The “gibberish” is testament to how the software used to retrieve text messages may not be 100 per cent accurate, the defence alleged.
Defence lawyer Thong Chee Kun was referring to some incomplete data in a report on extracted phone records.
Mr Thong made this allegation during the sex-for-match-fixing trial involving businessman Eric Ding Si Yang on Monday.
Ding is on trial for allegedly bribing three Lebanese match officials with prostitutes hours before they were due to officiate an Asian Football Confederation match.
Mr Thong zoomed in on the incomplete data in the annex of the report prepared by anti-graft officer Chng Tze Wei, casting doubt on the reliability and accuracy of software SQLite.
This software was used by Mr Chng, a forensic examiner with the computer forensics branch, to extract records from an iPhone seized from Ding, 31.
In the report, two types of records were listed – table records and deleted records. Table records refer to existing messages in the phone, while deleted records refer to those that have been manually deleted by users.
The incomplete data were part of the deleted records, Mr Chng said during cross-examination, and “could be overwritten by other entries”.
This prompted Mr Thong to question the accuracy of the records retrieved. The anti-graft officer replied he could not comment on whether the extraction was incomplete or false due to the “other behaviours” of overwritten records.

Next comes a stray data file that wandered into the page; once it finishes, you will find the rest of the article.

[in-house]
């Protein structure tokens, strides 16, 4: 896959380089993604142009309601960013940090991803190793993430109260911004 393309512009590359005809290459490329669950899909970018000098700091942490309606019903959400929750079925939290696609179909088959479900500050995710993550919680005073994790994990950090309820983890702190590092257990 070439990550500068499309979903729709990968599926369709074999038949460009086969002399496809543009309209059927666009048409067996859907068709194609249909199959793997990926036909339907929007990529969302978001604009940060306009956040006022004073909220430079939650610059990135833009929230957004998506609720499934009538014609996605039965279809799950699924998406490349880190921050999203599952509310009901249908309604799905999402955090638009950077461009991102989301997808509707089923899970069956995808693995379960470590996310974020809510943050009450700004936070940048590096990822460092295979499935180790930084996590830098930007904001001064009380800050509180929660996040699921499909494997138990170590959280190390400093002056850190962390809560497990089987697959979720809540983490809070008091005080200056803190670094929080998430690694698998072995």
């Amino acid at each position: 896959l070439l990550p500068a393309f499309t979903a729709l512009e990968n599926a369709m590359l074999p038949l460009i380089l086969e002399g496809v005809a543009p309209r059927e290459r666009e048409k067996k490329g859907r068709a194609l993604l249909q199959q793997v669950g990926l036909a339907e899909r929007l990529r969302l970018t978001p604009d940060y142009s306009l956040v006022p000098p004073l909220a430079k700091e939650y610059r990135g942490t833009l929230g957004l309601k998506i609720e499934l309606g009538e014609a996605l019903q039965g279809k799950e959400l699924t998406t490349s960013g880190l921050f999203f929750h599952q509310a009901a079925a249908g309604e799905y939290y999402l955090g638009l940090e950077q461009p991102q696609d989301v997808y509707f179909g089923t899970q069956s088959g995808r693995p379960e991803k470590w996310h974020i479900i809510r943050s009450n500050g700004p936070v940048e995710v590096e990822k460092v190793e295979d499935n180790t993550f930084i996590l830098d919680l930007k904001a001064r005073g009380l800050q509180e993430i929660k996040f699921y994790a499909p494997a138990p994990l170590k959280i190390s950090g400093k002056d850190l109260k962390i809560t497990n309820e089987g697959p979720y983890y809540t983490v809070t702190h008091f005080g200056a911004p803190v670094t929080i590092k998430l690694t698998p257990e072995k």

The defence lawyer then asked about retrieving the deleted records, which “may not be 100 per cent complete and accurate”. Mr Chng agreed.
Aside from the iPhone seized from Ding, Mr Chng was also tasked to prepare reports on a Sony Vaio laptop seized from the accused, as well as an HP Pavilion laptop belonging to one of the three Lebanese match officials, Ali Sabbagh, 34.
Earlier in the trial, it was revealed in court that Ding had purportedly sent Mr Sabbagh an e-mail with links to videos of penalties awarded during matches so that he could learn how to fix a match.
But the e-mail could not be found in his laptop. Mr Chng explained that for web-based e-mail accounts, as in the case of Mr Sabbagh, the web browser creates a “temporary cache”.
“As time goes by, when the user visits many other sites, that temporary cache might be overwritten.
“Another possibility would be that he is not using this computer to access the web-based e-mail,” he said.
This prompted Mr Thong to ask the anti-graft officer during cross-examination if “it could well be that such an e-mail was never sent to him”. Mr Chng agreed. As for the laptop seized from Ding,
Mr Chng said it was encrypted.
The trial continues on Tuesday.
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